In the dotcom era, The New Economy became the catch phrase for ‘no business model’ and such was the order of the day, so it became the new normal. In the Social/Interoperability Era, it’s culture fit, work/life balance, social responsibility – and again, there is a that lack of business models – that seem to have superseded common sense. The digital natives of the new era are no more blessed with special powers or prescience than were the digital creators of the first era. Maybe less so, considering that the first generation of dotcom entrepreneurs literally had to make it up as they went along. There was neither a history nor a playbook to follow.

Then there’s FOMO to factor in: the investors who felt that they had missed out on the ride up before the dotcom bubble burst and weren’t going to be caught unawares again, and who felt that these digital natives were the logical successors, and a generation who had learned from the errors of the previous generation, who would lead them to the promised land.

The laws of economics are still the laws of economics, then and now: Do not pass go. Do not collect $200B dollars.

Dear WEEllenials:. Failure is not af badge of honor. And there is no Participation Award.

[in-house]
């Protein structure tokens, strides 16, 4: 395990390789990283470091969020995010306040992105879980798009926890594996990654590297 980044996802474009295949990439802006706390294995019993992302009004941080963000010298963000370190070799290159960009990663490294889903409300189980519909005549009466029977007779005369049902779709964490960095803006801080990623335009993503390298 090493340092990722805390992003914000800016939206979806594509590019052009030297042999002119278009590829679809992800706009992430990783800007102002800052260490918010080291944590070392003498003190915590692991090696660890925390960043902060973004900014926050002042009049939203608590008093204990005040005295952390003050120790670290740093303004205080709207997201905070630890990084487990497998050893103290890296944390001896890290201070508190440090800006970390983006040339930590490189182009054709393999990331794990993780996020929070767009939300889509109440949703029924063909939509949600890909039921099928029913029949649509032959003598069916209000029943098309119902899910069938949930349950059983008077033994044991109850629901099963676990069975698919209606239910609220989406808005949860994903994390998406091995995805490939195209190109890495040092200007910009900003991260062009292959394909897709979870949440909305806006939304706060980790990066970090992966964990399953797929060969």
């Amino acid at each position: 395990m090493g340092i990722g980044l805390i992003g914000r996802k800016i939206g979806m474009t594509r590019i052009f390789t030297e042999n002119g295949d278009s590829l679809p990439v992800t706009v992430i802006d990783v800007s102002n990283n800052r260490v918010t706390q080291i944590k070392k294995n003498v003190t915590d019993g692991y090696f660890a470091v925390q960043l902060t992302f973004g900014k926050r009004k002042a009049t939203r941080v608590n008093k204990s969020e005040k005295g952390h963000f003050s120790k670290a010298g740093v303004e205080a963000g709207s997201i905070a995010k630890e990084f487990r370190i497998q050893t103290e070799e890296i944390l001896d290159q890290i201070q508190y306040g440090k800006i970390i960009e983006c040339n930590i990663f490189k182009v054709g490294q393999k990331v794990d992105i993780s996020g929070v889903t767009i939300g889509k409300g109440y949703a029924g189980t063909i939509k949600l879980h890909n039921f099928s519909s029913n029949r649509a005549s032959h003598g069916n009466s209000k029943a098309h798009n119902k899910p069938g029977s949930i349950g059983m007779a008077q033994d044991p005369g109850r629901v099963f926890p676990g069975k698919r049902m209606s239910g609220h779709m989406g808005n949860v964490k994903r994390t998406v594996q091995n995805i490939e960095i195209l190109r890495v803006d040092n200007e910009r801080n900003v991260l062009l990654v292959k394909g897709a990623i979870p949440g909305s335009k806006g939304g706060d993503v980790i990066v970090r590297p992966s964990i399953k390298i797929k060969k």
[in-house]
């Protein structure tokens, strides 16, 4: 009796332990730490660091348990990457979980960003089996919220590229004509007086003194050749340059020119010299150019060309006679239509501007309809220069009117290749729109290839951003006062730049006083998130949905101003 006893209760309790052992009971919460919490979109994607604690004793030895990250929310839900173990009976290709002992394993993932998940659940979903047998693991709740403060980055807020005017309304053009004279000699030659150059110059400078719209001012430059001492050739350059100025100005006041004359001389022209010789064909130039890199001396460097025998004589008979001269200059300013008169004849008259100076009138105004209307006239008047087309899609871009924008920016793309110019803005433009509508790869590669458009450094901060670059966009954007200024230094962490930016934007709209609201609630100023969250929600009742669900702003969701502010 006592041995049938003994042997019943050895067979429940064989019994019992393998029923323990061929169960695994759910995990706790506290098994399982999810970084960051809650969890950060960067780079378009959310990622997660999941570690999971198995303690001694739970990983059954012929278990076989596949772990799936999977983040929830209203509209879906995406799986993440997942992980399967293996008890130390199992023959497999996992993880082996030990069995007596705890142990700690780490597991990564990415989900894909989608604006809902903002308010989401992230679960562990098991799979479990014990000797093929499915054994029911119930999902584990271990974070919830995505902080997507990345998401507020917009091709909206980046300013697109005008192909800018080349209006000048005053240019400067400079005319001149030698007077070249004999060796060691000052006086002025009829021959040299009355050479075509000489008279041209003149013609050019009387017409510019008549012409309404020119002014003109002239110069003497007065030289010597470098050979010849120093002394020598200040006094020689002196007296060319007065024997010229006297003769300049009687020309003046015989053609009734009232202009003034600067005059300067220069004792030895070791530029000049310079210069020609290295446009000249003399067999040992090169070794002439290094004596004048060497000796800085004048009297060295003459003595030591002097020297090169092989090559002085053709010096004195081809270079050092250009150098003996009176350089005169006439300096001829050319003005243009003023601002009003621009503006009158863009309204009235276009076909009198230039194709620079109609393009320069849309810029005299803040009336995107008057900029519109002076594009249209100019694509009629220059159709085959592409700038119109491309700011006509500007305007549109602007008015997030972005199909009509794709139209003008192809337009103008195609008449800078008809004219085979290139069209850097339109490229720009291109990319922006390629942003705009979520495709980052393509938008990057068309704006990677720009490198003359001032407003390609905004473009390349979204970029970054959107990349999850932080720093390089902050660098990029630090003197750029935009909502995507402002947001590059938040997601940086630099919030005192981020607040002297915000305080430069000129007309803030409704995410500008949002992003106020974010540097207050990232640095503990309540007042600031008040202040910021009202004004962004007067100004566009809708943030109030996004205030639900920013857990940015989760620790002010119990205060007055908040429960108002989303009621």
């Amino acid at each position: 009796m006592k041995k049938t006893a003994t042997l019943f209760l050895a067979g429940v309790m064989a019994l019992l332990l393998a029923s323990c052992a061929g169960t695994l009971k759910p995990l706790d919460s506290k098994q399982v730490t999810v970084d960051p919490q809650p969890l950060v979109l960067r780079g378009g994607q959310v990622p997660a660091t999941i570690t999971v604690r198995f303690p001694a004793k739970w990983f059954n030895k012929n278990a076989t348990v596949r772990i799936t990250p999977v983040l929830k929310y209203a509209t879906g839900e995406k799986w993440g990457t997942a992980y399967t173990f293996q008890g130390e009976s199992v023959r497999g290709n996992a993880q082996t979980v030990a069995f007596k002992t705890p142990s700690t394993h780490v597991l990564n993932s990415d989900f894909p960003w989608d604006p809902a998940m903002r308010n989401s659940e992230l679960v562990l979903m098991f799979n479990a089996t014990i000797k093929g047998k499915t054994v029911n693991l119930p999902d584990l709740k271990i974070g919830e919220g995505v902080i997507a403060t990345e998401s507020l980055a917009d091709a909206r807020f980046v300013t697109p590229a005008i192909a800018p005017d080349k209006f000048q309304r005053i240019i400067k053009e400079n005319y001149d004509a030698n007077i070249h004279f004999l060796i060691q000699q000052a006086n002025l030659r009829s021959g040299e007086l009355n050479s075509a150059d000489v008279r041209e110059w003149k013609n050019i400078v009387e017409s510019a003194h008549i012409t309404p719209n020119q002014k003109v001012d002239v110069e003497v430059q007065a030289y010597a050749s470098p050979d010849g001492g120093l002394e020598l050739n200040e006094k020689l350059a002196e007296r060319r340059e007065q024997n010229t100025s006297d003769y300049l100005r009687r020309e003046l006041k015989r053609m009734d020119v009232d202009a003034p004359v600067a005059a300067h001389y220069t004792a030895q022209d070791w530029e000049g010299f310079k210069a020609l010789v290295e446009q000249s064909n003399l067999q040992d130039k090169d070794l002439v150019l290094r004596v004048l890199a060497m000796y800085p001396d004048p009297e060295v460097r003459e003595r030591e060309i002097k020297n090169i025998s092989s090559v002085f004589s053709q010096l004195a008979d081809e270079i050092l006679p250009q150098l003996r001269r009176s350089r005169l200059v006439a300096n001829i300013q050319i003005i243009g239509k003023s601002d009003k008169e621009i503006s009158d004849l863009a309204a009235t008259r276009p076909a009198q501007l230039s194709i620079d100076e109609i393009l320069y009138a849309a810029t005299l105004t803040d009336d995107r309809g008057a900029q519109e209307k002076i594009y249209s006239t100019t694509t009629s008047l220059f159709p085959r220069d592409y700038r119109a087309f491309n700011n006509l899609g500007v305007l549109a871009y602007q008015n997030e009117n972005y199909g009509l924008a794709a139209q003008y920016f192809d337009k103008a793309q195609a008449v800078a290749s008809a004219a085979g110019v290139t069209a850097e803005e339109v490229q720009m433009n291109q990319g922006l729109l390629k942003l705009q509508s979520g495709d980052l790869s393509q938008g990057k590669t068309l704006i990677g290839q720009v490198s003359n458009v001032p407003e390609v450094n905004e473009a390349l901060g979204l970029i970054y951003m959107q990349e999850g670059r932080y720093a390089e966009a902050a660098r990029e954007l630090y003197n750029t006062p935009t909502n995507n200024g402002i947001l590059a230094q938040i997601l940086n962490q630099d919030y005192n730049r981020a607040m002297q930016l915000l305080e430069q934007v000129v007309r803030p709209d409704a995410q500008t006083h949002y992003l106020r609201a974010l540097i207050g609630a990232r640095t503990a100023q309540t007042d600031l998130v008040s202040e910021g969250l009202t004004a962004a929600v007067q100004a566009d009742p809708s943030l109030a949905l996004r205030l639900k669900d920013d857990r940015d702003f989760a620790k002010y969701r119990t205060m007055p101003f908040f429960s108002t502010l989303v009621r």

When we read about yet another fledgling company getting funded based on an idea/product that we’ve already seen out in the market – perhaps albeit without the special sauce apparent only to the founders and the investors who wrote the check(s) – it’s usually followed by a post-mortem some months or perhaps a year or two later, depending on when the money runs out, on why the company failed.

Time for some perspective. The plates are shifting, and it’s not the same world that it was in the dotcom days. Markets are volatile, yet they do offer instant liquidity. There are power shifts going on in the US, which is causing a lot of uncertainty. Other countries have major economic and people issues. And investors are overwhelmed by so many startups building not so interesting / not so scalable businesses: B2C businesses with tiny, if any, legs.

Hype no longer sells.

The problem is, we’re already seeing signs of the downturn (where are the exits? The IPOs, Snap aside) and it will no doubt be more emotionally devastating to the tech community at large when cometh this current cycle’s demise, as funding gets more and more scarce. For the first time in their lives, for this generation, it’s going to get real. The current crop is not as robust or resilient as was the last crop, and even back then, there were great many meltdowns. People were in a daze and did think the government was going to come in and save them. Didn’t happen. Won’t happen.

As Shelley Palmer said, albeit referring to the IoT, It’s the Wild West, it’s getting wilder by the day, and there ain’t no sheriff. It applies to this cycle in all of its iterations and creations. The fact is that we seemed to have forgotten the lessons of the dotcom era, or somehow decided that they simply didn’t seem to matter. And that’s what truly takes the prize. Onward and forward.

#DigitalDownturn, #Millenials, #ParticipationAward